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Vera Wang Lavender Label to Launch Shoes

Firm Signs Three-Year License.

Vera Wang’s Lavender Label is on the expansion path.

This story first appeared in the August 4, 2008 issue of WWD.  Subscribe Today.

The contemporary line has signed a three-year shoe license with Brown Shoe, set to launch for 2009. The collection will target the Lavender Label customer and will include a full lifestyle offering of flats, espadrilles, sandals, clogs, pumps and boots.

The deal intensifies Wang’s focus on accessories. The firm already boasts a number of licenses under its signature Vera Wang line, including fragrance, home, eyewear and fine papers. In March, Wang’s Lavender Label began extending into licenses with Accessory Network Group, which will produce and distribute the line’s handbags and small leather goods this spring.

“Clearly, with the Lavender Label apparel business growing at the pace it has, we felt that extending into accessories, especially shoes, is such an important component to not only complement apparel, but really help fuel growth for the overall brand,” said Susan Sokol, president of Vera Wang Apparel.

Sokol estimated that, within the next five years, accessories could account for 60 percent of the line’s volume. According to industry estimates, the shoe collection is expected to garner $35 million to $40 million at wholesale in the next three years.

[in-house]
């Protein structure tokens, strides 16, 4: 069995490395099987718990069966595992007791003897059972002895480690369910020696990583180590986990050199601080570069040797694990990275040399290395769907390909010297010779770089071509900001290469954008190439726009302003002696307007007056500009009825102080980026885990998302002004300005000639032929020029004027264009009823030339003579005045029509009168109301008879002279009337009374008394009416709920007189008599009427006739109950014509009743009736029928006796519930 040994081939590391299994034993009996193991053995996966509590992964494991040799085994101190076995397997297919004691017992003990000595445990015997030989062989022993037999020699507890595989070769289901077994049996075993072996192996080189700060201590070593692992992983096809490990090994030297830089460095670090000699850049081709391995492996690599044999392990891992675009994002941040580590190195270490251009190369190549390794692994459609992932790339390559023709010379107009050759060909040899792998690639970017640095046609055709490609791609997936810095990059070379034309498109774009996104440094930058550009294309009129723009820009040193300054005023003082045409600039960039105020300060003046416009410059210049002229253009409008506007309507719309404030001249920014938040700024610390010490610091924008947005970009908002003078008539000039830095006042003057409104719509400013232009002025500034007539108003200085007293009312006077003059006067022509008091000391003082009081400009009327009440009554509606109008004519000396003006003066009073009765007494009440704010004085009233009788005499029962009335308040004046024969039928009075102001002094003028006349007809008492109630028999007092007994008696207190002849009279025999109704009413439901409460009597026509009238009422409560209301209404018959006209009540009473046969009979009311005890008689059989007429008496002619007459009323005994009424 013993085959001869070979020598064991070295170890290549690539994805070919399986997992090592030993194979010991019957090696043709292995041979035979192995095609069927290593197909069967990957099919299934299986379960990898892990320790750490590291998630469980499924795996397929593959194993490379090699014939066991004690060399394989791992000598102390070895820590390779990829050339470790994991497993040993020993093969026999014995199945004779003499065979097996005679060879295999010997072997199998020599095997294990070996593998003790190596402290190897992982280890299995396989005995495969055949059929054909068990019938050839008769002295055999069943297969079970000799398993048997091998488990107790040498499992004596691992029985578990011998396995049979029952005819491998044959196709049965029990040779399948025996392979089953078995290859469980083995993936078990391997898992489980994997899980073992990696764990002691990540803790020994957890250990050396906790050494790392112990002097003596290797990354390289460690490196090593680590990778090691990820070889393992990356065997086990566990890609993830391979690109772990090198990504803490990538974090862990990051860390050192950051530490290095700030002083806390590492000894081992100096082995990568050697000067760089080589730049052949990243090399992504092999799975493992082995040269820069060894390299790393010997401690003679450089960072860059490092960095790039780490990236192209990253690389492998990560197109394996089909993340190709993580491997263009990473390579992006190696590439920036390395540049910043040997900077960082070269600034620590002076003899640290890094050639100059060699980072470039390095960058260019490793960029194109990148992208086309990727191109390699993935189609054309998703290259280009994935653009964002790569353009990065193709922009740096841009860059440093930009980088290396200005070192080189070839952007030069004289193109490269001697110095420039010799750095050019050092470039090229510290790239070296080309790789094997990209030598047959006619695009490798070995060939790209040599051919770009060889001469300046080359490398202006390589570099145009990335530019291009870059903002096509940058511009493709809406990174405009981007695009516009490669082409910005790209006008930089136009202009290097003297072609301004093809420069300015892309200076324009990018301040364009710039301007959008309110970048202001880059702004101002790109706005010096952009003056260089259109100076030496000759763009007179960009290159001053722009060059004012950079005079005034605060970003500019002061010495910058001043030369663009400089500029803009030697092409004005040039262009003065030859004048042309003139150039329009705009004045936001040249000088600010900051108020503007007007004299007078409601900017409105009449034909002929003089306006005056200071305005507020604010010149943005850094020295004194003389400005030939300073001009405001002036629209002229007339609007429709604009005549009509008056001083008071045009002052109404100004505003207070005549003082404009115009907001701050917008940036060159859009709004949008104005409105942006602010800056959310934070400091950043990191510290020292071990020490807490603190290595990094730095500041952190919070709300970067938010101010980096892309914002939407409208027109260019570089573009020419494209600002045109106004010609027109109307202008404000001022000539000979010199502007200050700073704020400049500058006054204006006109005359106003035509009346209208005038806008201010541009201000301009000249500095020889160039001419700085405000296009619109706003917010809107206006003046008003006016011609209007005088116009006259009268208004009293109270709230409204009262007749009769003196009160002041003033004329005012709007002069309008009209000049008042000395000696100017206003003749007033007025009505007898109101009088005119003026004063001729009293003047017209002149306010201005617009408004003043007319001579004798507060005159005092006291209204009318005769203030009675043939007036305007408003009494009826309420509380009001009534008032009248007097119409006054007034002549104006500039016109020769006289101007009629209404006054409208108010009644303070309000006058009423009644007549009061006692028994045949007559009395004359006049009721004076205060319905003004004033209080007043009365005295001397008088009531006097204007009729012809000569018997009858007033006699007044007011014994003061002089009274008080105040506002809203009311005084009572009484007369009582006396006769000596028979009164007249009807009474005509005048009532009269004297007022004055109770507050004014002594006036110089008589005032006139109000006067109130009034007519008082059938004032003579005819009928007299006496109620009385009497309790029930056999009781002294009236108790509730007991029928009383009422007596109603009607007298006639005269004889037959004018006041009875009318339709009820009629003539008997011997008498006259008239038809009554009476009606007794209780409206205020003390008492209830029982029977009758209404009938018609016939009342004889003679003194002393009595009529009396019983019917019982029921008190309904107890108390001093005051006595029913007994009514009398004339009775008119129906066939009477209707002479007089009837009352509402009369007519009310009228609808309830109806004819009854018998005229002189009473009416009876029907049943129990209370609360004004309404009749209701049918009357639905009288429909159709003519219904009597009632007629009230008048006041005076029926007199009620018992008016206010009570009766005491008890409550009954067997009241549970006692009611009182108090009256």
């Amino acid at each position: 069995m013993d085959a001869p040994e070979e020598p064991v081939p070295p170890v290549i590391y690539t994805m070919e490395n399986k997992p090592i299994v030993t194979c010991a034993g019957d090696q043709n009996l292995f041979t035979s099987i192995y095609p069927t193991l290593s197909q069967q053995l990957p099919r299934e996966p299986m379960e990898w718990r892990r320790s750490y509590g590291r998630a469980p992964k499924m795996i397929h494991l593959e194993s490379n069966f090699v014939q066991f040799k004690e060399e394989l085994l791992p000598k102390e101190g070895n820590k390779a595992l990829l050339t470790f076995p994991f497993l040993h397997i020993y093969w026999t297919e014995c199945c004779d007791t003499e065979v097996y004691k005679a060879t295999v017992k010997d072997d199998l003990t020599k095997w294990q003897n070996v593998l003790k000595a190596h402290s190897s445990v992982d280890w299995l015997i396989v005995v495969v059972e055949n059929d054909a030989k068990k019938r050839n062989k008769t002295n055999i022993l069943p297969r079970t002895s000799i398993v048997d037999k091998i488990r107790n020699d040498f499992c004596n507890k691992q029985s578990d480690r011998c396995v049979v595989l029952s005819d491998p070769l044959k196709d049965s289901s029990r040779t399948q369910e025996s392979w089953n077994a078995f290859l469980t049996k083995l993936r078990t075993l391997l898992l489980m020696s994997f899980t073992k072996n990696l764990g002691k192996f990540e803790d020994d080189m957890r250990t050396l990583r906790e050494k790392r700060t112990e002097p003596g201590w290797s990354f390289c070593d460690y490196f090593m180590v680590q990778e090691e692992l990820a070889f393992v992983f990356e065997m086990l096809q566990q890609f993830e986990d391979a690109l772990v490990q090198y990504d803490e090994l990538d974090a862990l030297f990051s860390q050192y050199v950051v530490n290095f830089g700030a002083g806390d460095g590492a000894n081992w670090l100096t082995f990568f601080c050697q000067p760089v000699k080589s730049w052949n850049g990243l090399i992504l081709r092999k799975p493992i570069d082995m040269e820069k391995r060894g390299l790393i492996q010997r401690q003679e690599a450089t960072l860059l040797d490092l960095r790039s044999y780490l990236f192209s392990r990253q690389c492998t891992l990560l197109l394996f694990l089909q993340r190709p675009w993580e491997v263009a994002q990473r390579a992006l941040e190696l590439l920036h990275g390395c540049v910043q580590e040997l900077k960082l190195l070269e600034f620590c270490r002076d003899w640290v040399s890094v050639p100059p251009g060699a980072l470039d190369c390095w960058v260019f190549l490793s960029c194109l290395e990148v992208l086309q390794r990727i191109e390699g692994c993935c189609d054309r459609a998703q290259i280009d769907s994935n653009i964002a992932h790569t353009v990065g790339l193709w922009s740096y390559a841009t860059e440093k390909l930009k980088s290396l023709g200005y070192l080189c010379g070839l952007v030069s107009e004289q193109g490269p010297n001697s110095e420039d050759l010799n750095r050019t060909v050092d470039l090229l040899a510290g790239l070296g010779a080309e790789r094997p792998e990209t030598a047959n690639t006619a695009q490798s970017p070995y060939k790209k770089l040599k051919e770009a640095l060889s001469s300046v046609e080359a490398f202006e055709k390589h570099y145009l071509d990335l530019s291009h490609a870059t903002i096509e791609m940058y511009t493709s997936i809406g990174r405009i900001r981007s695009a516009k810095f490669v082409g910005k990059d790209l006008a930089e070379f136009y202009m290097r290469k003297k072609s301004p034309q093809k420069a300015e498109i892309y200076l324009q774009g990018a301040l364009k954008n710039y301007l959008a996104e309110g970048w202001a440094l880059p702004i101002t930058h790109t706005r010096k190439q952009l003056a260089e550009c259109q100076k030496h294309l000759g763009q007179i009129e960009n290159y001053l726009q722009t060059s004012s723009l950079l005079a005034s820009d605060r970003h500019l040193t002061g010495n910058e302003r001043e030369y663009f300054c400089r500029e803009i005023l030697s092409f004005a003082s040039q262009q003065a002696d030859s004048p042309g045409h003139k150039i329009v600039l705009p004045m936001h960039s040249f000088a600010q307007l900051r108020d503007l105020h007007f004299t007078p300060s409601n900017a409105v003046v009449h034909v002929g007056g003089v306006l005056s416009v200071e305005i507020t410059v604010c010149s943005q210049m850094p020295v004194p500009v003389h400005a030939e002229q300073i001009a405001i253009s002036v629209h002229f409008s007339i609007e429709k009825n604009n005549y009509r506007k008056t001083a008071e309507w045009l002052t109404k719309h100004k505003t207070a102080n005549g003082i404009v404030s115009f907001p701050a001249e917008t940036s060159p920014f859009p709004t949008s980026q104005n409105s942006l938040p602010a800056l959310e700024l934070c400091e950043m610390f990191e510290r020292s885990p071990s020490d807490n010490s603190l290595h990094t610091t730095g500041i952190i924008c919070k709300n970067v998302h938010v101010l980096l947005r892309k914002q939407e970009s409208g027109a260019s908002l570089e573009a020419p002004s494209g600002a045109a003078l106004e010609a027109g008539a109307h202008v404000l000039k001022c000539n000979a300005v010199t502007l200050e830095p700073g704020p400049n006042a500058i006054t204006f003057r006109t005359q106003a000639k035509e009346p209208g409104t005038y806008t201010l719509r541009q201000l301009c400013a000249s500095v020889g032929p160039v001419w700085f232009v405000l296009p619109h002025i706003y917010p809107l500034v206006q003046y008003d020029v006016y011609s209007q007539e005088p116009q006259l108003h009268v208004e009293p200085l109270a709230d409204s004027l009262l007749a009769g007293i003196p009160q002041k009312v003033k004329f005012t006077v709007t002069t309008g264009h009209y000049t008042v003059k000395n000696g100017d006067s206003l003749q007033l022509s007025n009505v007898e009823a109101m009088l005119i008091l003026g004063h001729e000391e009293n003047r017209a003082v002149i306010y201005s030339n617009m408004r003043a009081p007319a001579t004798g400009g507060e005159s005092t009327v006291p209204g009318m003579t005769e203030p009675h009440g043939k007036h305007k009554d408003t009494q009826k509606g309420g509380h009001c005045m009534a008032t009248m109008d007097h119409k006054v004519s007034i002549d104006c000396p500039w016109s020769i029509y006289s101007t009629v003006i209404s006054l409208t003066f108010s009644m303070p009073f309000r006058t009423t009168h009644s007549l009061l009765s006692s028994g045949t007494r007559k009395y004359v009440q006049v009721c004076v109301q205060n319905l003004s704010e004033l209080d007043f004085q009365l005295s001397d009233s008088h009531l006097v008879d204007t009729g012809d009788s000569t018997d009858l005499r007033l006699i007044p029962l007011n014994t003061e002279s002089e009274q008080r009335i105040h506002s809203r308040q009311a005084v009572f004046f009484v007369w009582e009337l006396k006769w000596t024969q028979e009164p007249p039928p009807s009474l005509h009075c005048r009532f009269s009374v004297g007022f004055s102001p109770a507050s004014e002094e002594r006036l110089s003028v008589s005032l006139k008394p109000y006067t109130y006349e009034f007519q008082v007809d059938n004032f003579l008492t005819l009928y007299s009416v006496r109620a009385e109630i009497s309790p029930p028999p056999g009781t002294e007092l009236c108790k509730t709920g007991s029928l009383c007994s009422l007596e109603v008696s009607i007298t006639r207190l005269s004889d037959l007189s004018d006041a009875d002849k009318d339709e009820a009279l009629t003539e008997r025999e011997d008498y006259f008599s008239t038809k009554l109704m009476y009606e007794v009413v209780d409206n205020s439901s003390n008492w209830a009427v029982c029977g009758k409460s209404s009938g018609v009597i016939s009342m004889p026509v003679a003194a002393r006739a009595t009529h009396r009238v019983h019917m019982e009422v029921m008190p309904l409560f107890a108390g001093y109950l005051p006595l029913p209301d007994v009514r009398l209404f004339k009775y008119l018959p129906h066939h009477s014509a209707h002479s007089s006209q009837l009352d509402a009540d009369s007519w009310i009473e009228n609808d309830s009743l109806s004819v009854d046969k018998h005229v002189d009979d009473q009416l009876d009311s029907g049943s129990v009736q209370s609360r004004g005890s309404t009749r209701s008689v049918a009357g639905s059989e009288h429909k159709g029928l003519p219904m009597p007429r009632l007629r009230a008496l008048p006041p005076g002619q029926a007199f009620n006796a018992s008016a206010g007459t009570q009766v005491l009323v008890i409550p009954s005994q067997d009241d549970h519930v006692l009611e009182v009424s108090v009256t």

Retailing from $195 to $695, Lavender Label shoes will target the same distribution outlets as the line’s apparel, including Bergdorf Goodman, Saks Fifth Avenue, Neiman Marcus and Nordstrom. They also will be distributed internationally at Tsum in Moscow, Harvey Nichols in London and Lane Crawford in Hong Kong.

As for whether the firm is at all cautious about launching another category in today’s shaky economy, Sokol said: “It’s all about the product. I think we have a great opportunity at this price point and a wide space within contemporary shoes. Customers are out there shopping, but are intelligent and looking at great design and price points very carefully, so design has to be there and the price-value relationship has to be there, too. It’s a combination.”